Take for instance The New York Times headline the same day for a story by the paper's correspondent in Geneva: “West and Iran Seen as Nearing a Nuclear Deal.” The text detailed the “growing gaps” between the sides, but the headline was tweeted to more than 10 million followers of the prestigious paper, and they in turn passed it on to thousands more. This is how Iranian President Hassan Rouhani’s “smile offensive” has been turned into a “salvo of tweets.”
When John Kerry changed his schedule on Nov. 8 and unexpectedly traveled to Geneva, the State Department spokeswoman stated (and tweeted) that when he arrived, he had said that he hoped to bridge the disagreements, but that there were still significant gaps. Here, again, the atmosphere reflected in the reports and tweets was altogether different. “The foreign ministers are on their way to Geneva to conclude the deal with Iran,” one tweet asserted. “Rumors that Kerry is arriving for a signing ceremony,” contended another. One concluded, “We are watching history happen.”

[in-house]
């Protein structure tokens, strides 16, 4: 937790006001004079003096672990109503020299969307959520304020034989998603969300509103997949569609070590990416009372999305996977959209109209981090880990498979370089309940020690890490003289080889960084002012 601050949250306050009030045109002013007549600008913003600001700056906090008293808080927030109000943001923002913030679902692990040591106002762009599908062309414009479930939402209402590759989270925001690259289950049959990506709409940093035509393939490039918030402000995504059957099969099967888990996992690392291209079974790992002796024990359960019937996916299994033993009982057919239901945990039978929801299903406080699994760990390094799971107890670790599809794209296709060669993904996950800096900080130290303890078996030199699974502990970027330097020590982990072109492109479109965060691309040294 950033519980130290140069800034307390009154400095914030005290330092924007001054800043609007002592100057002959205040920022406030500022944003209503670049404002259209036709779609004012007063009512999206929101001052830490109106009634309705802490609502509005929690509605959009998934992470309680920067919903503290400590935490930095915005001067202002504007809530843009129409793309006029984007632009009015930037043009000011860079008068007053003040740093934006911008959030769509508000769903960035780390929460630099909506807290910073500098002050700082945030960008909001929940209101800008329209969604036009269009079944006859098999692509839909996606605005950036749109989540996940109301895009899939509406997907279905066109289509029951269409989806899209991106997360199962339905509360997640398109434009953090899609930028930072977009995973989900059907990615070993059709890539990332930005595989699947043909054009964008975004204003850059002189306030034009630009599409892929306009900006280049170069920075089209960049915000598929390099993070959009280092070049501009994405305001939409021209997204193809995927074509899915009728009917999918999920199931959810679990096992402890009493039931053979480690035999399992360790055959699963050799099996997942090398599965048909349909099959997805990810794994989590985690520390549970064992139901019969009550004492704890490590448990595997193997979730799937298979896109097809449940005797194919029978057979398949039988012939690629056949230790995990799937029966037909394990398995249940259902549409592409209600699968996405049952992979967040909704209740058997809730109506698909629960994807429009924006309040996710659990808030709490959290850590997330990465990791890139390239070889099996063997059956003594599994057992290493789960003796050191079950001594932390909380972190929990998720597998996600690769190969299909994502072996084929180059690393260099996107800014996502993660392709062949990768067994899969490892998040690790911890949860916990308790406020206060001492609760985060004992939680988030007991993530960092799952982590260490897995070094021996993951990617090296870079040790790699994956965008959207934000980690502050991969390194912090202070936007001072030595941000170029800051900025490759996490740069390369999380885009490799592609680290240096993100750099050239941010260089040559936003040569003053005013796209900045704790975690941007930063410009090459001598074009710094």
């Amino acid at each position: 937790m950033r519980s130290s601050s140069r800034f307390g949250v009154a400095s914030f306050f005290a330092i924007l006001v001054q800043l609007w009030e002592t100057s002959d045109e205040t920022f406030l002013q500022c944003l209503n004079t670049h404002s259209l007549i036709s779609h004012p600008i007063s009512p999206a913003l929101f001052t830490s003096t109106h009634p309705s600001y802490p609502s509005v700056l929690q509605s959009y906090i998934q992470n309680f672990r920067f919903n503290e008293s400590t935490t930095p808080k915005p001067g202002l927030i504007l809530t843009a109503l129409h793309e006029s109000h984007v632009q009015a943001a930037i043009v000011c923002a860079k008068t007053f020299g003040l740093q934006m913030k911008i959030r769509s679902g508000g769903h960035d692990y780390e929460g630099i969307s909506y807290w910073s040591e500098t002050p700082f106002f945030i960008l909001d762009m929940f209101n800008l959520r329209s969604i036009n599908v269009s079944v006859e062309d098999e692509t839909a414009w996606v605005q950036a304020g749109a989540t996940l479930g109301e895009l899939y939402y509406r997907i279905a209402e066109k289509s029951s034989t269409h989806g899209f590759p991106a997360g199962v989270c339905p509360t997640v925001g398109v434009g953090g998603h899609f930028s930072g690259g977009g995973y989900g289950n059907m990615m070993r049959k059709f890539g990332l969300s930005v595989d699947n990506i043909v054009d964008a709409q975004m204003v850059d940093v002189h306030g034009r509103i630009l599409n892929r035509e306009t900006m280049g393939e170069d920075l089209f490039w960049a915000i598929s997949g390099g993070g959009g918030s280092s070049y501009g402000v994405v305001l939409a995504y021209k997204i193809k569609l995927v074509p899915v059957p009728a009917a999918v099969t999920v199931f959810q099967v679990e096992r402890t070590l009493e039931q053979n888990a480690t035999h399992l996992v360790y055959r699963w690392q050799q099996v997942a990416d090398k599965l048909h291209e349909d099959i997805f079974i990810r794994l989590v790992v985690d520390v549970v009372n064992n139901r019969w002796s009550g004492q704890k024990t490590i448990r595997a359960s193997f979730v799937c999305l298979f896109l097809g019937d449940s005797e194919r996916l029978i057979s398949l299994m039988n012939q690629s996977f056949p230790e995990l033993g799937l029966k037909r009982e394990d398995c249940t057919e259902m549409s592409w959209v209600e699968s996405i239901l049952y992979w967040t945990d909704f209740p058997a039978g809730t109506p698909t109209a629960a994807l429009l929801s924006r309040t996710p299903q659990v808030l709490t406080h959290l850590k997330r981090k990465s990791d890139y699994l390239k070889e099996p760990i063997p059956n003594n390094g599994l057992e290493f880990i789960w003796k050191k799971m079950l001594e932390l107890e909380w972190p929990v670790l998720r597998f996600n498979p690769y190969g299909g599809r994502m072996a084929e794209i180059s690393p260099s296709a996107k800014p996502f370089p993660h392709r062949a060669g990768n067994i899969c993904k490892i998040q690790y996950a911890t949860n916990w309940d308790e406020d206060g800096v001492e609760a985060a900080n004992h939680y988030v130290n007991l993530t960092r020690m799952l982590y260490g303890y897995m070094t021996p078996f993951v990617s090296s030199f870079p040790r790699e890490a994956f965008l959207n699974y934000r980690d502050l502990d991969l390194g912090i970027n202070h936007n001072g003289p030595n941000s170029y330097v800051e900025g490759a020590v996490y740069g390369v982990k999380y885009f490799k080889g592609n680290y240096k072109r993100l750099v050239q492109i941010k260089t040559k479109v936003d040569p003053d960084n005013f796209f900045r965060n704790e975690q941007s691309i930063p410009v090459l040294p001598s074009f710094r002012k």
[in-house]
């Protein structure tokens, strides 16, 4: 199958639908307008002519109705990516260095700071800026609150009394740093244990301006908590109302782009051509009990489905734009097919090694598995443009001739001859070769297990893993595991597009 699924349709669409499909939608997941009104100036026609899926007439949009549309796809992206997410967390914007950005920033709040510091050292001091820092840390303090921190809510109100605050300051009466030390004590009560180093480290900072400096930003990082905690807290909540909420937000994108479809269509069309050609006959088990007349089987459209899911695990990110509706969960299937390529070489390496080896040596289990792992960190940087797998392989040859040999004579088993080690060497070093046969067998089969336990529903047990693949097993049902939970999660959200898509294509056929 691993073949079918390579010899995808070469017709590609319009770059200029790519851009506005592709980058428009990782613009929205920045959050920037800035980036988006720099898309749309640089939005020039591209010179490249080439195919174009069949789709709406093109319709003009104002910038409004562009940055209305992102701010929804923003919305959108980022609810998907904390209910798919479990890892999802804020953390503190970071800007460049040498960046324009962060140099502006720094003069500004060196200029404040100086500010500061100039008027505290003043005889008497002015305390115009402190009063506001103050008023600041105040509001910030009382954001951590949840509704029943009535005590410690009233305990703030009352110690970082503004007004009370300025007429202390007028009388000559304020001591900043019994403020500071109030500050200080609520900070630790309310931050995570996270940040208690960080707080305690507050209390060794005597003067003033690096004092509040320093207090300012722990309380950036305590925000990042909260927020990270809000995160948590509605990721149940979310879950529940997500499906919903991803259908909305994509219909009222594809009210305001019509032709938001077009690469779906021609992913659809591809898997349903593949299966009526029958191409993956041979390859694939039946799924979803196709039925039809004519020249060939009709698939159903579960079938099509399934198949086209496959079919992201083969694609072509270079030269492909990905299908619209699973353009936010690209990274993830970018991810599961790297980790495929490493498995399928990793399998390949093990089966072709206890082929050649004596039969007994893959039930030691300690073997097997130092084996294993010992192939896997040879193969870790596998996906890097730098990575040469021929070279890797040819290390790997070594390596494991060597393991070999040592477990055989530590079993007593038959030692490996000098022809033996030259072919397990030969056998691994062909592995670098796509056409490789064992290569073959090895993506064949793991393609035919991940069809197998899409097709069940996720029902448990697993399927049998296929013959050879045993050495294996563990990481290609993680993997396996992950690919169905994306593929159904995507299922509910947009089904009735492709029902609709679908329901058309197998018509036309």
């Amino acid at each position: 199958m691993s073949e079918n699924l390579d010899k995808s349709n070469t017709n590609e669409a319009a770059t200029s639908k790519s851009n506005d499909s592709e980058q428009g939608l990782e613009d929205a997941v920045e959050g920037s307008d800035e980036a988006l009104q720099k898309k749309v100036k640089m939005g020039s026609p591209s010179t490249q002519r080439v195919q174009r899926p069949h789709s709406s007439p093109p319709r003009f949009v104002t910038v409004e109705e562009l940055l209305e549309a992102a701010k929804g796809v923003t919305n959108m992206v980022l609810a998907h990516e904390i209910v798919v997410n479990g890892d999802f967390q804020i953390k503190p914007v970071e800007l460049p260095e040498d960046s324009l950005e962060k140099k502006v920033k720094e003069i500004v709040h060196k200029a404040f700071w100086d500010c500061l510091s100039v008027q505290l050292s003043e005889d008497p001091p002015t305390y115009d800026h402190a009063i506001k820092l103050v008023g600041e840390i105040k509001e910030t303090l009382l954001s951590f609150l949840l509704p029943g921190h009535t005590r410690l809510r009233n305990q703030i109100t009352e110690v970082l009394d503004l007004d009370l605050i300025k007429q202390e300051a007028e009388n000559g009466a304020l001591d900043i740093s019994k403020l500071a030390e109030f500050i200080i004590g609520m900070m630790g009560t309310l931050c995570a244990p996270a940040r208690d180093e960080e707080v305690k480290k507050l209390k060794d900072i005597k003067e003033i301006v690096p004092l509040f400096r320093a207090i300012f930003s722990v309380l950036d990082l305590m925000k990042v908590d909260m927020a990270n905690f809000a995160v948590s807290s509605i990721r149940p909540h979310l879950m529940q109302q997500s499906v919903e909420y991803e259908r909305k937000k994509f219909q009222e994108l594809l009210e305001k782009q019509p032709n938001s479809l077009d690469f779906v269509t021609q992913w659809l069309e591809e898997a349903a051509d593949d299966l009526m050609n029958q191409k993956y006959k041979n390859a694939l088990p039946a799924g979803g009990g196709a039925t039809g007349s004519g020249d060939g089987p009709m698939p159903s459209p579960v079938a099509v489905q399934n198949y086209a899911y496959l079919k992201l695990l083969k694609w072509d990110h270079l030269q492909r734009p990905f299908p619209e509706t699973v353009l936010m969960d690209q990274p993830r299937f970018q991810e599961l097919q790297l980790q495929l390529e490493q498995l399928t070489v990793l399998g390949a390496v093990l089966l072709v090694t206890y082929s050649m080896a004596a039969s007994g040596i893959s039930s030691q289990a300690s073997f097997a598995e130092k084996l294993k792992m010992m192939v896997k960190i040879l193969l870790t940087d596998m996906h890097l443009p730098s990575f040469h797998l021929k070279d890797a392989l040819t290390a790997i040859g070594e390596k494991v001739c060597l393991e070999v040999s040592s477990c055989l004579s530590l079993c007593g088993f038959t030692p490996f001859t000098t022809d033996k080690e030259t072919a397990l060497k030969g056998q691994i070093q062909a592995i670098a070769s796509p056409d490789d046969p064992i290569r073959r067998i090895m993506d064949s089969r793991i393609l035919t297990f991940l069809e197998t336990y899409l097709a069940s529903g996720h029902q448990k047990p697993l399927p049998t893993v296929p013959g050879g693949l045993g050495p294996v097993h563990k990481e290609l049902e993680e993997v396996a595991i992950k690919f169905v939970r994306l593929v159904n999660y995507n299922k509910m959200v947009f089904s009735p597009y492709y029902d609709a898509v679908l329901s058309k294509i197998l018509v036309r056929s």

When I tweeted from Tel Aviv doubting the likelihood of a deal in Geneva without Russian Foreign Minister Sergey Lavrov present — the Russians had said he would not be arriving — I received a flurry of opposing responses. The Iran Project proclaimed, “Everything will work out without Russia.” It seems they would have done anything to ensure that the discourse not change, that the optimism not be damaged.